Is it really August already? August always feels like the ending of summer with school starting, sports seasons gearing up and many schedules changing. I love summer. Hopefully the weather will continue this way. My husband and I still have a summer bucket list to complete.
This time of year easily becomes very busy and stressful for most people. Stress affects people in different ways. I want to share some key points about stress and the gastrointestinal system, a.k.a. the “gut.” The gut is so important for maintaining balance.
“Butterflies in your stomach.”
“A gut-wrenching experience.”
“Having a gut feeling.”
These are words that describe the anxiety, anger, sadness, or happiness triggering the physical reaction in your gut. Do you know that:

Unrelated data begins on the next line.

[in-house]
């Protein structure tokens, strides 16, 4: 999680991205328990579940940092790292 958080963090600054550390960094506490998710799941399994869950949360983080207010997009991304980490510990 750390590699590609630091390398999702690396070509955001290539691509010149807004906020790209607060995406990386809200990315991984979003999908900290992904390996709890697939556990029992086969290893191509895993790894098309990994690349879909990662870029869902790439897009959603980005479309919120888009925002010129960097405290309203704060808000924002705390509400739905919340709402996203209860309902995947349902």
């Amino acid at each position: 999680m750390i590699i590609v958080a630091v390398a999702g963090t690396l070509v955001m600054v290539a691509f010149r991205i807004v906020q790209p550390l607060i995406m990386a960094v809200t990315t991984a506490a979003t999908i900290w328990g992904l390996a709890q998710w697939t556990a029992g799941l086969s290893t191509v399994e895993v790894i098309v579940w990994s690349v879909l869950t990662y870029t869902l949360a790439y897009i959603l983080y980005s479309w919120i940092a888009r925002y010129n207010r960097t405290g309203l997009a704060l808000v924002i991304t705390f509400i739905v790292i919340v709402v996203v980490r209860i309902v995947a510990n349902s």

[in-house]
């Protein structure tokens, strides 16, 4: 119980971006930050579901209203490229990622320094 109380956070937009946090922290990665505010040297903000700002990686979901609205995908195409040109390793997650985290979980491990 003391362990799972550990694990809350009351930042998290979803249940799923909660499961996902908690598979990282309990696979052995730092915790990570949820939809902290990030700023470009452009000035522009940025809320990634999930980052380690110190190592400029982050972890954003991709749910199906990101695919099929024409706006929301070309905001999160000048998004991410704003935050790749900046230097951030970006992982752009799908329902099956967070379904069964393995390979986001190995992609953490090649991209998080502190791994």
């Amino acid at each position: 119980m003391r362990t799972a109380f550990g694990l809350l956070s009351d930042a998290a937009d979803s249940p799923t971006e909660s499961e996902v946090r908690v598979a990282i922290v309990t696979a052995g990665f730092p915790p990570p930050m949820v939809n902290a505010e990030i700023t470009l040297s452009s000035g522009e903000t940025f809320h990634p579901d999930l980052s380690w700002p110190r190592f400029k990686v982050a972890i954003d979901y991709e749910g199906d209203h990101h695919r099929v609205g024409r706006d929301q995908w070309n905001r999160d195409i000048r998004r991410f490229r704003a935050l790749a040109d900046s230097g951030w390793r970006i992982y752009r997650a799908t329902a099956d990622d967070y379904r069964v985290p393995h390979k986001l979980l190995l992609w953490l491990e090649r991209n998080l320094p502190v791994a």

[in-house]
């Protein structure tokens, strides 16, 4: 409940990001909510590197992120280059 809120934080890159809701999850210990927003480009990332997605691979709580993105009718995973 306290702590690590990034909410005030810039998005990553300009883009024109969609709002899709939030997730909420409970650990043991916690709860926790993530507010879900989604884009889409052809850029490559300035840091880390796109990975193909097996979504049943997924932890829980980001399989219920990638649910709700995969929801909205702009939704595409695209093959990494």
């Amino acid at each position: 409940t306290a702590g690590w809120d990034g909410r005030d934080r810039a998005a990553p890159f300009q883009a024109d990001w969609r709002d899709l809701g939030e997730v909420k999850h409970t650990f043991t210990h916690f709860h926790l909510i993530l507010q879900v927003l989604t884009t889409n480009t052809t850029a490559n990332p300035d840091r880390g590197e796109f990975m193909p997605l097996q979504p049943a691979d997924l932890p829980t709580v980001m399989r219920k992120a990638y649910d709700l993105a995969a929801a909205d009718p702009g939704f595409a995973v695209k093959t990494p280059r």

- Stress impacts our nervous system but stress is also a major player in digestive problems.
- The parasympathetic nervous system regulates digestion, while the sympathetic nervous system triggers the “flight or flight” response when stress occurs. This “brain-gut axis” is the nervous system connection between the brain and the gut.
- The “brain-gut axis” is affected under stress. This contributes to gastrointestinal symptoms, often ignored. The digestive system often slows down or stops when the body experiences stress. Our “second brain,” the gut, then can easily become imbalanced.
- The entire digestive system is sensitive to our moods. Serotonin is a hormone that controls moods. Ninety-five present (95%) of the body’s serotonin is found in the digestive system, not the brain. Gut health is important in people with depression.
- When the brain feels stressed several hormones are produced that can cause uncomfortable symptoms. Symptoms of digestive stress are heartburn, nausea, indigestion, fullness after meals, pain, constipation, diarrhea, bloating, etc.
- I can help you stay balanced or rebalance your gut when stressed. Contact me at 319-626-2416 or by email.